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The center — which opened in 2004 — underwent $800,000 in renovations starting in 2015 with the goal of repurposing the space not just for visitors, but also for locals. While the venue hosted industry events and could be rented for private ones before the pandemic, it’s not currently being used for those purposes “due to limited resources and staff,” Visit Baltimore spokeswoman Kelly Nagle wrote in an email.

”We continue to work closely with the administration as we strive to get the Visitor Center back to full operation,” Nagle said.

Hutchinson said plans for the center could change depending on the Inner Harbor’s redevelopment, which currently rests in the control of P. David Bramble of MCB Real Estate. The firm made a deal to obtain Harborplace this past spring. A few months prior, a newly renovated Rash Field opened to the public, complete with a skate park, pavilion and scenic overlook. He referred to the visitor center’s redevelopment as the first project implemented from the “West Shore/Rash Field master plan,” which includes the harbor’s West Shore Park.

Hutchinson said the center’s future may hinge on the harbor’s changes: “Any future plans for the Visitor Center will take the wider Harborplace redevelopment into consideration to ensure the two are complementary,” he said.

Nationally, officials are strategizing how to revitalize the badly-beaten tourism industry, which the U.S. Department of Commerce referred to as one of the hardest hit business sectors caused by the pandemic in a 2022 fact sheet. The industry has begun its rebound, officials said, but a full recovery is not yet within reach.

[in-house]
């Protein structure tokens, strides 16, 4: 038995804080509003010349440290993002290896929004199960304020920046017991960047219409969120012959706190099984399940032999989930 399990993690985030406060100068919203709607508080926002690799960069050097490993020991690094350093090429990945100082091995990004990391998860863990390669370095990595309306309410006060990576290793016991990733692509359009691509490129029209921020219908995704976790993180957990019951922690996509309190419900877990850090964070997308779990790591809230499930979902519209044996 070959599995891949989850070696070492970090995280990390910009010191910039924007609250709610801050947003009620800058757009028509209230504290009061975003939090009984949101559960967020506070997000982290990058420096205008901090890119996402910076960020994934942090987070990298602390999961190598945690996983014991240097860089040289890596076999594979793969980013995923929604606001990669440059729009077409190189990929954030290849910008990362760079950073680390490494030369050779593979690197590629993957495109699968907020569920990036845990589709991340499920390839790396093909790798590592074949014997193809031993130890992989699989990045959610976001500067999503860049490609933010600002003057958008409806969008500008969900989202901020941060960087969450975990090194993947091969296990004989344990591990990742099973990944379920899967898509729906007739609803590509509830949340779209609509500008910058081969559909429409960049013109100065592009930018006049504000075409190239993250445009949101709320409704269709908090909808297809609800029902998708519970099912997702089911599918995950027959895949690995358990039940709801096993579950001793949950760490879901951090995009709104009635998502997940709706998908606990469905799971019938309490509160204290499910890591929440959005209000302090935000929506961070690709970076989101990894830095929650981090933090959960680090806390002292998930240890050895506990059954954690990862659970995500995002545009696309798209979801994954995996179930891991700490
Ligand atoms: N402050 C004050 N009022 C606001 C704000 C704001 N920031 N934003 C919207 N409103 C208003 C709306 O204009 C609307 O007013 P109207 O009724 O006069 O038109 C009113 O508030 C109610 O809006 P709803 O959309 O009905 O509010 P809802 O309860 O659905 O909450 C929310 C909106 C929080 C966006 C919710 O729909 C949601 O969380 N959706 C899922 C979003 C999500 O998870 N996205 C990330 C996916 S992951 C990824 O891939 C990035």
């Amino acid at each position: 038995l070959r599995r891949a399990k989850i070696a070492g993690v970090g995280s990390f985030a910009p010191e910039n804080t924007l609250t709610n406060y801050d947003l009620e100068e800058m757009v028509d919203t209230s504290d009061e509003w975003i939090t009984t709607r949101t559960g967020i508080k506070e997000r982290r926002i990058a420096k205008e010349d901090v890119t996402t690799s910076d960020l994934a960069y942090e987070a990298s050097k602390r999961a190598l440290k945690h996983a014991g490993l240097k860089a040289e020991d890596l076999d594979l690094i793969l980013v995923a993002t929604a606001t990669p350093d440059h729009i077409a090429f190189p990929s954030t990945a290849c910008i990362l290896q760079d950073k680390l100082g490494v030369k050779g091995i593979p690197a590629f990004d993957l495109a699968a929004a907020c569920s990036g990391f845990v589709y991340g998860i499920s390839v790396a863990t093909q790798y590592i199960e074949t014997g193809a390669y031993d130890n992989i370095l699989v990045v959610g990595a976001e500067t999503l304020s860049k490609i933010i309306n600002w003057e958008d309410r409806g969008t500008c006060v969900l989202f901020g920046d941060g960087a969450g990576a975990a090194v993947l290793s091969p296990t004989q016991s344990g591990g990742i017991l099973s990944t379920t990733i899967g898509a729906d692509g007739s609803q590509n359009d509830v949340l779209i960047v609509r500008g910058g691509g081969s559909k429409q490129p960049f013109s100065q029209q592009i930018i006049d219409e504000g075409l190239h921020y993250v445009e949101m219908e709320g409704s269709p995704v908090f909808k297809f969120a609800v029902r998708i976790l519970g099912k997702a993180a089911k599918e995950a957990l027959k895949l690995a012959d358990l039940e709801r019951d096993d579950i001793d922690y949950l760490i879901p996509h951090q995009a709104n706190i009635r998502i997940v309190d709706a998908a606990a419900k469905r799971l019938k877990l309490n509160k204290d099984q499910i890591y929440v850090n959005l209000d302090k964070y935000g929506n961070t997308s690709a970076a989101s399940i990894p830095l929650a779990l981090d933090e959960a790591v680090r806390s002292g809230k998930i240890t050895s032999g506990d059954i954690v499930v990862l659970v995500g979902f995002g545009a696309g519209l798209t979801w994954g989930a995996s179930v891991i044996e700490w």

In Baltimore, the tourism industry had 6 million fewer business and leisure visitors in 2020 compared to 2019, city finance documents show. But tourism revenues are starting to return, having reached 75% to 85% of what they were before the public health crisis by the end of last year, according to budget documents.

Visit Baltimore anticipates having as many as 25 million visitors in 2023, although that would still be fewer than 2019′s 27 million. A complete recovery for business travel — both domestically and internationally — isn’t expected until 2024, according to a travel forecast from Tourism Economics. City officials anticipate local tourism to make a comeback on a similar timeline.

Until then, Walther, of the visitor center, said he will do what he can to promote all the city has to offer, even on a scaled-back schedule.

“There’s so much knowledge here, a lot of local knowledge,” he said. “Maybe not as much for younger people, but I know a lot of people who don’t want to just kind of randomly look on the internet for suggestions and things to do. So they come here, and I think most people are pretty impressed.”

The Baltimore Visitor Center is located at 401 Light St. It is open Wednesday through Saturday, 10 a.m. to 3 p.m.